Amplification
‘Amplification’ means increasing the number of decision makers to
handle more and complex issues (comparable with building up the
HQ). But, as well as cost, this is a problem. What if they are all the
same – with the same viewpoints?
‘Eliminating input variety’
This means denying the complexity (‘ostrich behaviour’) or
creating the illusion of certainty (such as ‘managing by numbers’).
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Developing ‘requisite variety’
Evans et.al. (2010) and Lane et.al. (2006) raise the need for
‘requisite variety’.
The variety or multiplicity found in the environment can only
be recognized, understood, and interpreted correctly by a
matching condition of variety… in the organisation.
In other words, decision makers need to be able to recognise
complexity and organisations need the capacity to respond.
What role does this mean for HRM – and IHRM?
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HRM’s role
‘Perhaps the single most critical domain for the multinational firm’
(Evans et al, 2010)
Why?
• ‘Structure cannot cope with the complexity’
• HRM has the role of building and supporting processes that
help manage complexity – in particular enabling:
• ‘cultural control’ to work effectively (values, vision, teams),
• support behavioural control (expatriates),
• and understand the limits of financial control.
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HRM international challenges
(Mendenhall et al., 2007)
Companies need a global HR strategy to implement global business
strategies.
‘We have all the financial, technical, and product resources we need to be a
dominant global player. What we lack are the human resources’
(CEO, Brunswick Group cited in Mendenhall, 2007: 20)
Mendenhall et. al. (2007) identified a ‘Big Five’ global HR challenges.
1.
Enhancing global business strategy
2.
Aligning HR issues with global business strategy
3.
Designing and leading change
4.
Building corporate cultures
5.
Developing global leaders
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How to meet the challenges
Align HR issues with global business strategy: projects and knowledge
sharing
• Promote worldwide learning through ‘knowledge networking’ (Dickmann
& Müller-Camen, 2006).
• Build global teams – multi-cultural and virtual
Building corporate cultures – and cohesion
•
Role of top management is to create a ‘sense of purpose’, promote
values - including ethical standards - and priorities.
•
Building trust, a ‘global mindset’, effective cross-cultural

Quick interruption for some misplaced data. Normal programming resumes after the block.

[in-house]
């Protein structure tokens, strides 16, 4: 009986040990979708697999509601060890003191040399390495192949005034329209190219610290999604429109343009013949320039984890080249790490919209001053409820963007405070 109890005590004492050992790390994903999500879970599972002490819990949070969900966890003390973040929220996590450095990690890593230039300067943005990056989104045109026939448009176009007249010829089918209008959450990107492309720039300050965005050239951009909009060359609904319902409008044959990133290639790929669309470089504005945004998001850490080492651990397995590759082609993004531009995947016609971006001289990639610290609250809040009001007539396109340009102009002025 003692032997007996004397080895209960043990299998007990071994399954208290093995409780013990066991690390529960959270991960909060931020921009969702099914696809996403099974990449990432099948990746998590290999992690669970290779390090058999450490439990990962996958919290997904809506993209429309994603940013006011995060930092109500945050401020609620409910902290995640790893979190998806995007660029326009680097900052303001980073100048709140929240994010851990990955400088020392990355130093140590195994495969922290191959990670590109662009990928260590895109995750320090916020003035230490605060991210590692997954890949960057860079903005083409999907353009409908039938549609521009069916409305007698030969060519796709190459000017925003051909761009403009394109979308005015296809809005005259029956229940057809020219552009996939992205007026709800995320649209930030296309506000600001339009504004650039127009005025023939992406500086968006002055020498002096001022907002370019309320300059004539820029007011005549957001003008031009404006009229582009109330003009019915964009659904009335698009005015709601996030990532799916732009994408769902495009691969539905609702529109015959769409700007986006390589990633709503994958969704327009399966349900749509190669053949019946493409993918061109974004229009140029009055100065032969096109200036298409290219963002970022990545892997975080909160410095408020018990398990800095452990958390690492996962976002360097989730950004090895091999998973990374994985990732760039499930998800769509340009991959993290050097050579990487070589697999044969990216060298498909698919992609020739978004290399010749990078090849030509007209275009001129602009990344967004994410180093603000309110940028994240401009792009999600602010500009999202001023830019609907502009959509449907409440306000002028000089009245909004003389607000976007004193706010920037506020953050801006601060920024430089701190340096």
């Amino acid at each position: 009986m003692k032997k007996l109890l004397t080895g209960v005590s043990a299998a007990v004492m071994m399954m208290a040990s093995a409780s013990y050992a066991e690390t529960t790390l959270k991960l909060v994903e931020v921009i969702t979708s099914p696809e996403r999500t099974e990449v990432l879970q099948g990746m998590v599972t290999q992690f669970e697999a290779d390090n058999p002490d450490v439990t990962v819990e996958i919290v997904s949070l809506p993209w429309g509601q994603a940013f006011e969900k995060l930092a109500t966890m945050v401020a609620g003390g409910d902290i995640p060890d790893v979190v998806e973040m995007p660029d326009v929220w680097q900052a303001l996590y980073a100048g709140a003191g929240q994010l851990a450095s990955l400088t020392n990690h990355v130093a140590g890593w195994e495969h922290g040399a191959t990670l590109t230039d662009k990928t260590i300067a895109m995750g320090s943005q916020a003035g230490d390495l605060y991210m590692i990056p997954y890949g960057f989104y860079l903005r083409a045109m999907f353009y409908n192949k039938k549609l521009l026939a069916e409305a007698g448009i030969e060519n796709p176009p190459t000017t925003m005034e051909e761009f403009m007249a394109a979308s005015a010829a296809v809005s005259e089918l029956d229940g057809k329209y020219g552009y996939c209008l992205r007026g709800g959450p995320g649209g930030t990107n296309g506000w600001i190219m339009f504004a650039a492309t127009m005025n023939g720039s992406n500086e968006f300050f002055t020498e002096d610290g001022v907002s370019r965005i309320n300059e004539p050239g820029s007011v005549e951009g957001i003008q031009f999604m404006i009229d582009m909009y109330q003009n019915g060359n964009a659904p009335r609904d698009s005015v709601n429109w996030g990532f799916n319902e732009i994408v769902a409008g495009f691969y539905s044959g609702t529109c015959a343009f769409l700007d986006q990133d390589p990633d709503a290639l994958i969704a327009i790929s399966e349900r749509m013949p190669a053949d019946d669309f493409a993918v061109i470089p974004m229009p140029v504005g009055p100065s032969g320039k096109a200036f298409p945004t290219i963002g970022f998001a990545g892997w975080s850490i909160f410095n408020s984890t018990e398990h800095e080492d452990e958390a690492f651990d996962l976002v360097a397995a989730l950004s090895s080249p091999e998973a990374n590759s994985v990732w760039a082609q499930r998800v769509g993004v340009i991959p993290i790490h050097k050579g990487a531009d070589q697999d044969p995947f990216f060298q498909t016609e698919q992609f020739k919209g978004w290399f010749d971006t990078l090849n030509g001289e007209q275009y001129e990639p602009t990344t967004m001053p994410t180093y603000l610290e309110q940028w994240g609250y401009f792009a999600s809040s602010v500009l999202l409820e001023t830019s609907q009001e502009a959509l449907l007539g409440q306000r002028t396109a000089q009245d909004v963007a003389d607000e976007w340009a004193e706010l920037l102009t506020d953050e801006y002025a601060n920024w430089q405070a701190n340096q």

communication: see Lane et. al., 2006.
•
Understand cultural differences and their impacts on HR policies.
Designing and leading change - Developing global leaders
• Enabling change through good processes.
• Global career management, expatriation and impatriation.
• Instead of complex structures, organisations need complex people –
that is, international managers with ‘global competencies’.
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Role of corporate HR
(Scullion & Starkey: 2000)
Corporate HR departments have shrunk as HR processes have
been decentralised and outsourced. Why?
•
To develop local sensitivity
•
To lower cost of administrative overheads.
•
To reflect a move from ‘ethnocentricity’ to ‘geocentricity’ by
some companies moving to a transnational structure
However, HRM has been identified as having a critical role in
transnational businesses – especially in the field of ‘integration’
•
This may be leading to a partial re-centralisation of HR that is
going hand-in-hand with a restructuring of the corporate HR
function around strategic objectives.
Integration in the MNE
(Kim, Park & Prescott, 2003)
What do we mean by integration – where does HRM play an key role?
Kim et.al. looked at the case of International Rectifier Co. which was
facing a typical set of problems in a global industry – that is, the need to
coordinate and control units in each business function.
Functions looked at were: R&D, manufacturing, and marketing. These
were defined as the key functions for achieving:
• Economies of scale
• Economies of scope
• Learning
They looked at two questions:
• How do firms integrate business functions?
• What is relationship between the pattern of integration and firm
performance?
Modes of integration
Modes of integration:
•
People (transfer of managers, meetings, teams, training, committees
and integrators’). Involves personal control (including face-to-face)
and ‘socialisation’ into firm’s values etc. (‘sharing vision, values and
norms and building trust’)
•
Information (transfer of ‘information’ through impersonal data